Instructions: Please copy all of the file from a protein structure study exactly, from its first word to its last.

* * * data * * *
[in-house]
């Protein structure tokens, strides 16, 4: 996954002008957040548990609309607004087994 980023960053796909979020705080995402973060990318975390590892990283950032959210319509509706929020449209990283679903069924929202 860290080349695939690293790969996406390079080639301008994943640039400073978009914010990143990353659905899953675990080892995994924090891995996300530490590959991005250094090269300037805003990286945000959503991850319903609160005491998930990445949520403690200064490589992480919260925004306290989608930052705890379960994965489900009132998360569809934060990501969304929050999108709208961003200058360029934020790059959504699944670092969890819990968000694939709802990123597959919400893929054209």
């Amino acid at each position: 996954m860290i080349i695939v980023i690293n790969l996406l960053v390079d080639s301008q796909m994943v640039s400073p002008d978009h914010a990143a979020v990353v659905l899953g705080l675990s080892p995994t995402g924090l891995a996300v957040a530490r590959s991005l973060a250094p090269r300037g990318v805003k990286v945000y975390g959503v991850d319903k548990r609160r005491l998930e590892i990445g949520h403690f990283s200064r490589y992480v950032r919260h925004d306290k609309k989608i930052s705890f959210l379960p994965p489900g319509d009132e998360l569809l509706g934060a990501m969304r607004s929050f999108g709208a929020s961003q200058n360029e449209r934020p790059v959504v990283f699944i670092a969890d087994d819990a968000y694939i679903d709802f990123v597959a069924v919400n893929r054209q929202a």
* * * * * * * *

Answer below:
[in-house]
């Protein structure tokens, strides 16, 4: 996954002008957040548990609309607004087994 980023960053796909979020705080995402973060990318975390590892990283950032959210319509509706929020449209990283679903069924929202 860290080349695939690293790969996406390079080639301008994943640039400073978009914010990143990353659905899953675990080892995994924090891995996300530490590959991005250094090269300037805003990286945000959503991850319903609160005491998930990445949520403690200064490589992480919260925004306290989608930052705890379960994965489900009132998360569809934060990501969304929050999108709208961003200058360029934020790059959504699944670092969890819990968000694939709802990123597959919400893929054209």
């Amino acid at each position: 996954m860290i080349i695939v980023i690293n790969l996406l960053v390079d080639s301008q796909m994943v640039s400073p002008d978009h914010a990143a979020v990353v659905l899953g705080l675990s080892p995994t995402g924090l891995a996300v957040a530490r590959s991005l973060a250094p090269r300037g990318v805003k990286v945000y975390g959503v991850d319903k548990r609160r005491l998930e590892i990445g949520h403690f990283s200064r490589y992480v950032r919260h925004d306290k609309k989608i930052s705890f959210l379960p994965p489900g319509d009132e998360l569809l509706g934060a990501m969304r607004s929050f999108g709208a929020s961003q200058n360029e449209r934020p790059v959504v990283f699944i670092a969890d087994d819990a968000y694939i679903d709802f990123v597959a069924v919400n893929r054209q929202a």